Police thwarted the attempted lynching of four suspected thieves in Mexico City, on the same day that the government launched an unprecedented security operation involving police forces across the country.
Conago 1, as the security push is known, is the product of the National Commission of Governors, which is headed by Mexico City Mayor Marcelo Ebrard. The week-long effort will coordinate the state and municipal police across the nation, ending June 19.
It aims to strike a blow at those crimes which most worry the public, such as kidnapping, extortion, and robbery. The operation has already begun to bear fruit, with reports of dozens of arrests around the country.
The effort comes in response to widespread dissatisfaction with Mexican law enforcement, especially at the state and local level. One illustration of this sentiment was on display in the Mexico City borough of Cuajimalpa, where police interrupted the attempted lynching of four suspected thieves on Monday, just an hour after Ebrard visited the area.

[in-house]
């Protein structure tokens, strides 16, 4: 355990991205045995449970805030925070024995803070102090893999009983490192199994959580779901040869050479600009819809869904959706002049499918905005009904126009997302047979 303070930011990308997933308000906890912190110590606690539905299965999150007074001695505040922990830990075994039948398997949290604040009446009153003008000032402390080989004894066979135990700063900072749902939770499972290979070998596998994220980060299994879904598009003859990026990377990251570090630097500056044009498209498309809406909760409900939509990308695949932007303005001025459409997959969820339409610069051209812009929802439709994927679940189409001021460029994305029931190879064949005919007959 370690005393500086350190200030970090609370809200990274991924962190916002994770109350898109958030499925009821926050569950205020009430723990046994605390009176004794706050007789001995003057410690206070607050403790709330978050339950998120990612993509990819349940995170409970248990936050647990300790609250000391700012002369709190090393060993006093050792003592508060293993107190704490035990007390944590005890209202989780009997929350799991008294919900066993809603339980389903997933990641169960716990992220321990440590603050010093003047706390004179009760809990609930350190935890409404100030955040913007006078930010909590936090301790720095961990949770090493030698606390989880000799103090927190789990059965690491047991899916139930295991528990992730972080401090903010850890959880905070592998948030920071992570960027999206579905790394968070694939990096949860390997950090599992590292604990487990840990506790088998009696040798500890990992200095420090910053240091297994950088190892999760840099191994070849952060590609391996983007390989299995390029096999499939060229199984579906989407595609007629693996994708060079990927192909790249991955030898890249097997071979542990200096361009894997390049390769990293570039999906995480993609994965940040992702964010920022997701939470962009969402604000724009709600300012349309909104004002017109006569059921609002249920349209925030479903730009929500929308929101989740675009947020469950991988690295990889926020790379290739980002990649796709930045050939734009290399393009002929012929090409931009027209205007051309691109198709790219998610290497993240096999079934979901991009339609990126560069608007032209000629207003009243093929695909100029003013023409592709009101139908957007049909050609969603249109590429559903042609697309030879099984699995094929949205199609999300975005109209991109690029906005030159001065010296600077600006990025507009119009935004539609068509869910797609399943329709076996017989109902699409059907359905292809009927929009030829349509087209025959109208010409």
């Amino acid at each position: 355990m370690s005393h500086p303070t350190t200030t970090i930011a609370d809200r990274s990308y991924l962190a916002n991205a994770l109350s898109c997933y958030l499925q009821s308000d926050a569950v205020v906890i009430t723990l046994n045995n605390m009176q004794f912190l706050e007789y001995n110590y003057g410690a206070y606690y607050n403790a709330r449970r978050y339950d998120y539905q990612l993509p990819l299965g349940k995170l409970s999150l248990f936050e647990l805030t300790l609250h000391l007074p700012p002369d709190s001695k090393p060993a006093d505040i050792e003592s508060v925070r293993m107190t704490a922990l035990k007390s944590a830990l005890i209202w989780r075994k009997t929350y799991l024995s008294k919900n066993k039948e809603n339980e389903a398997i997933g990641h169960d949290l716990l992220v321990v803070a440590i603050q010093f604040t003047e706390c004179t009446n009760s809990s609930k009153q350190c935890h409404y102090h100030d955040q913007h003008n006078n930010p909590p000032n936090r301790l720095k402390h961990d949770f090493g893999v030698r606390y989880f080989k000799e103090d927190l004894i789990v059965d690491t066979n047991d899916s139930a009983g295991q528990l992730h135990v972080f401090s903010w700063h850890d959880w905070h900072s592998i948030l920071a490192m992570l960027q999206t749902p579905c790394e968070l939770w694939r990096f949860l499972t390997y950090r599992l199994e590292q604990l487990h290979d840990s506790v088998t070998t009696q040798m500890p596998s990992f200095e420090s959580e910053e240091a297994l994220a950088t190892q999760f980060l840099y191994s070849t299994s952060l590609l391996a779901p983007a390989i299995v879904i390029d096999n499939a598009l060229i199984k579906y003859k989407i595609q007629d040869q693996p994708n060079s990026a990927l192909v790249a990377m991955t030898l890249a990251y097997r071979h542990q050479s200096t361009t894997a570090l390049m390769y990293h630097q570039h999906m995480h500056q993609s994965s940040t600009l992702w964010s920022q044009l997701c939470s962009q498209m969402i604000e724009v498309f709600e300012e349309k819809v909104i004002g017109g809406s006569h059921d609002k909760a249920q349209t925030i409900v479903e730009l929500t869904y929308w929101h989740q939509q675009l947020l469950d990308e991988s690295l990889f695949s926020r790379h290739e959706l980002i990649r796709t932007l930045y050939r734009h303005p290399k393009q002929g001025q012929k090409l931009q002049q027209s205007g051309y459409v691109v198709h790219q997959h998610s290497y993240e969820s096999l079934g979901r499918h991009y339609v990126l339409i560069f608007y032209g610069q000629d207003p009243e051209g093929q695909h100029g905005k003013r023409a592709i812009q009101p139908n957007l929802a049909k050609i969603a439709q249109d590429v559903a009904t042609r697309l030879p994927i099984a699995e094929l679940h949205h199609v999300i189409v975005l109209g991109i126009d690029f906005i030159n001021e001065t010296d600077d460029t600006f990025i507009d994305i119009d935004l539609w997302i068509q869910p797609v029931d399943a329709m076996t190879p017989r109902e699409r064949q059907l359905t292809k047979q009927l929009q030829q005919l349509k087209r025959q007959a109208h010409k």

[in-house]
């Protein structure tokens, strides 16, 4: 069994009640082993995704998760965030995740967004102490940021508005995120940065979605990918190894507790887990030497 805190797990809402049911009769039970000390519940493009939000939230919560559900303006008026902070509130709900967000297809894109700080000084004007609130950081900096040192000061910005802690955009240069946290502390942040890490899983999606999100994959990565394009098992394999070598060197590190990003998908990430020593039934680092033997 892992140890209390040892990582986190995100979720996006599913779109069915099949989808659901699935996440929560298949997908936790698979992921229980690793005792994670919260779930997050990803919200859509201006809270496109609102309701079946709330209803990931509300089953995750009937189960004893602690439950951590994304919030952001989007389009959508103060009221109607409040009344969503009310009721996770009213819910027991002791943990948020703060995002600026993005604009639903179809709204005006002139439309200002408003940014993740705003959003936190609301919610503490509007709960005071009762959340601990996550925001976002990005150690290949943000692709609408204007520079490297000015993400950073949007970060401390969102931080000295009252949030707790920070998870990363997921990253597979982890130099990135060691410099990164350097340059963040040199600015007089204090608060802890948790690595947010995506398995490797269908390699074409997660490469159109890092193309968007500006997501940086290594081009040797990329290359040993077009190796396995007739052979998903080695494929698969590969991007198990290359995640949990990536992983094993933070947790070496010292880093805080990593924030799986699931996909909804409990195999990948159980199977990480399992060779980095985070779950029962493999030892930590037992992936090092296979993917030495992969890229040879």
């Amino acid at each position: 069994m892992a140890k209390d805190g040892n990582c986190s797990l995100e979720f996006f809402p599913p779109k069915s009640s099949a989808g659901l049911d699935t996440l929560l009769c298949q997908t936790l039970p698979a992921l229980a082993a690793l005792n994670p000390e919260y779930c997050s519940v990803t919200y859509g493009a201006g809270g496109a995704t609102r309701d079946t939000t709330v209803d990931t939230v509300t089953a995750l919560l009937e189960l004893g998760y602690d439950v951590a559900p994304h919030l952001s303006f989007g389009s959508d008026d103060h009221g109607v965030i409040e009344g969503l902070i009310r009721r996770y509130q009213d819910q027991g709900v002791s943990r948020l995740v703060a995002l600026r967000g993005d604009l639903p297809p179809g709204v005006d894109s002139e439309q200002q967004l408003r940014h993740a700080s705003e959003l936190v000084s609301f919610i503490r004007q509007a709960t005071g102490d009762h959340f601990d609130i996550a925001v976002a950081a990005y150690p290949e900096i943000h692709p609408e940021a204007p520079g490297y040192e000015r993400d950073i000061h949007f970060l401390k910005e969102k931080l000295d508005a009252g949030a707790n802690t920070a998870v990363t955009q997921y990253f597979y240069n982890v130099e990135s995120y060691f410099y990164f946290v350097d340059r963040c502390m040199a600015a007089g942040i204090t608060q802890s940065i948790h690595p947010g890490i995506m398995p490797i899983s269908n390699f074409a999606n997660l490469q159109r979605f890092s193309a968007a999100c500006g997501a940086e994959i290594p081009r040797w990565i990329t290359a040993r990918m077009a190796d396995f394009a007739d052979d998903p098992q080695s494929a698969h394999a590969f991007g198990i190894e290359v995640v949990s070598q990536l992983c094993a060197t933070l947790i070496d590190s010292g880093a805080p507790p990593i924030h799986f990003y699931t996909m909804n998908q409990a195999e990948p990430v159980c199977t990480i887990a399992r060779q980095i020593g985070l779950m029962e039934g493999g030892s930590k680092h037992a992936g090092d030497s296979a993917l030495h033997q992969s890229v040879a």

Some 500 police were deployed to break up the violence, and eleven officers were injured. (See video of the attack below.)
Public anger at the climate of insecurity and impunity in Mexico has sparked worries of vigilantism, even beyond such spontaneous reactions as the Cuajimalpa incident. There have been isolated cases of extra-legal forces taking aim at criminals, though none appear to have become established groups.
The indigenous community of Cheran, Michoacan, took up arms in April to defend themselves from illegal loggers working under the protection of the Familia Michoacana, the most powerful group in the region.